In early January each year, I try to attend the Vancouver Resource Investment Conference ("VRIC") which is a gathering of mostly mining companies, venture capitalists, and newsletters. I don't write often on companies in the mining sector on Seeking Alpha, but I have a good sized portion of my investable capital tied up in numerous companies throughout the industry. This conference gives me a good chance to catch up with the latest presentations from my holdings as well as to meet with the companies directly at their booths. The conference will also have keynote presentation, either on specific topics or trends; 2018's was no different.
Attending conferences can also give you a good sense of the overall mood in the industry. Precious metal prices have been in a recent rally, along with certain base metal prices as well, notably zinc. The share prices for many firms have not traced it, but with improving fundamentals on their key revenue generators, it wasn't a surprise to me to see how busy the conference was. The lineup below contrasts to last year when I was able to walk in without waiting at registration; some of this may be that last year I went on the Monday rather than the opening Sunday, but it was very busy. Most of the presentations I attended were standing room only, with some of the major presentation having attendance spill out into the conference walkways.
Source: Author Photo at VRIC, January 2018
The first impression I had was a general overhang of the conference with the current cryptocurrency boom. Frank Holmes of U.S. Global Investors (GROW) and HIVE Blockchain (OTCPK:HVBTF) led off my visit with a presentation on his journey through the blockchain and cryptocurrency world. Mr. Holmes has been a long-time investor in the resource industry and recently launched a junior gold ETF as a competitor to GDXJ. He made his case that this is truly the beginning of a new world. I did struggle to see why this would have a place at a resource conference, but admittedly HIVE's place at the conference was as a provision of mining services rather than investments in ICOs. Mr. Holmes was very bullish on the industry as a whole and rightly focused on the fact that the real market for ICOs will be as an alternative to a very bloated IPO regulatory environment in the US for companies to raise funds. ICOs could prove an alternative here, though it is currently a bit of a Wild West environment with no real regulation in place, leaving investors more at risk to potential frauds.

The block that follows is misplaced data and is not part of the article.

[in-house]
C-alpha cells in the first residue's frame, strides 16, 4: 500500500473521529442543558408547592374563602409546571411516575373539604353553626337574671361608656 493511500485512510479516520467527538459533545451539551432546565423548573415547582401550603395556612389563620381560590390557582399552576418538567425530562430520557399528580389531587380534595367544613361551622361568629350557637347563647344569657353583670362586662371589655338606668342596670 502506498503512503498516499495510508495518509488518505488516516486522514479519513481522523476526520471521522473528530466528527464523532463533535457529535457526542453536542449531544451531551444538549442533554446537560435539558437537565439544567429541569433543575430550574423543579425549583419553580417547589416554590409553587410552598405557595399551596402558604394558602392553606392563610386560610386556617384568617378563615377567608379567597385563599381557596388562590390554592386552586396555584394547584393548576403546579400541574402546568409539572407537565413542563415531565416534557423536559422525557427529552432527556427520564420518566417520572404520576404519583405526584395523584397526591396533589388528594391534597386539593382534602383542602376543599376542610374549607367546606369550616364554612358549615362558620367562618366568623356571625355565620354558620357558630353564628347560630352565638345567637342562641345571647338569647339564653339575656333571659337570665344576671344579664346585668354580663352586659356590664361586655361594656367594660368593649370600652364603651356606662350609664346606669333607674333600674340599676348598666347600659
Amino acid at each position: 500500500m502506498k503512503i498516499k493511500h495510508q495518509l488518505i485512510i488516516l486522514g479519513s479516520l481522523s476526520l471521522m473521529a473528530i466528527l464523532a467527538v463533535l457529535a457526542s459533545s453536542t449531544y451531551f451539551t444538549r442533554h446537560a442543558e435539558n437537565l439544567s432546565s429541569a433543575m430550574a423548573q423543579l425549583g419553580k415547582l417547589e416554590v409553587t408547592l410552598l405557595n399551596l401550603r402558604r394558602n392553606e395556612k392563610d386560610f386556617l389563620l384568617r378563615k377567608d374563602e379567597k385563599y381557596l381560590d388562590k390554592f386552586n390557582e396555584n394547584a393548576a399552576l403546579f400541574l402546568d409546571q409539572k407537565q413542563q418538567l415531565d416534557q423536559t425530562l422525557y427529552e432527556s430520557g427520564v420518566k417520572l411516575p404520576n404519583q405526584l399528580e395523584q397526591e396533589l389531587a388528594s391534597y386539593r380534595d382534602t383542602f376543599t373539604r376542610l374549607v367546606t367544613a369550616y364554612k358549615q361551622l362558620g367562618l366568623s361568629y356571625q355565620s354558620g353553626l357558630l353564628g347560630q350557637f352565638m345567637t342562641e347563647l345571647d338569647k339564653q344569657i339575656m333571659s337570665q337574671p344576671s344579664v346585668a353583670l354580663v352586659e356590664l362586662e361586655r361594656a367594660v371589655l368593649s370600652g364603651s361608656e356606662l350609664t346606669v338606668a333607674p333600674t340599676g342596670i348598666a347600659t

Later that morning, Frank Curzio of Curzio Research held a workshop entitled "Why You Will Lose a Fortune Trading Cryptocurrencies in 2018". Though provocatively titled, Mr. Curzio's workshop also focused again on the infrastructure side of the cryptocurrency boom. Mr. Holmes spoke to the HIVE's mining services, Fortune Blockchain spoke to the focus on the provision of electricity, and Hilltop CyberSecurity spoke about the risks that blockchain and cryptography can help mitigate. Mr. Curzio's clear focus was on the companies providing the "picks and shovels" to the cryptocurrency boom, rather than trying to weed out the ICOs. The panelists brought up the Blockchain Infrastructure ETF (BLOK) and Overstock.com (OTSK) as potential ways to invest in this trend.
I also attended a workshop hosted by Michael Alkin, a noted short seller. He has serious concerns about both the US car industry as well as the consumer staples industry. His main point on the auto industry is how high the demand is currently and how difficult it will be to improve off that. This has been fueled by low interest rates allowing high leverage as well as high residual values creating low lease payments. When these residual values are required to be taken back by companies, there will be a lot of risk on the auto companies as there will be a glut of used cars that will hurt future demand.
The consumer staples industry has had next to no growth but has been able to drive earnings almost solely through cost cuts. This can only go so far and combined with some unfavorable demographics (millennials not buying brands and Boomers spending less in general), the flock of "dividend tourists" who have piled into these stocks may be in trouble. I personally agree with both these ideas, as I am short Tesla (TSLA) via Puts and have been short Kellogg (K) via Puts for most of the last year.
On top of these workshops, the majority of the conference was devoted to the mining industry, which was my main focus. This year I wanted to find out more about two key areas: prospect generation and uranium.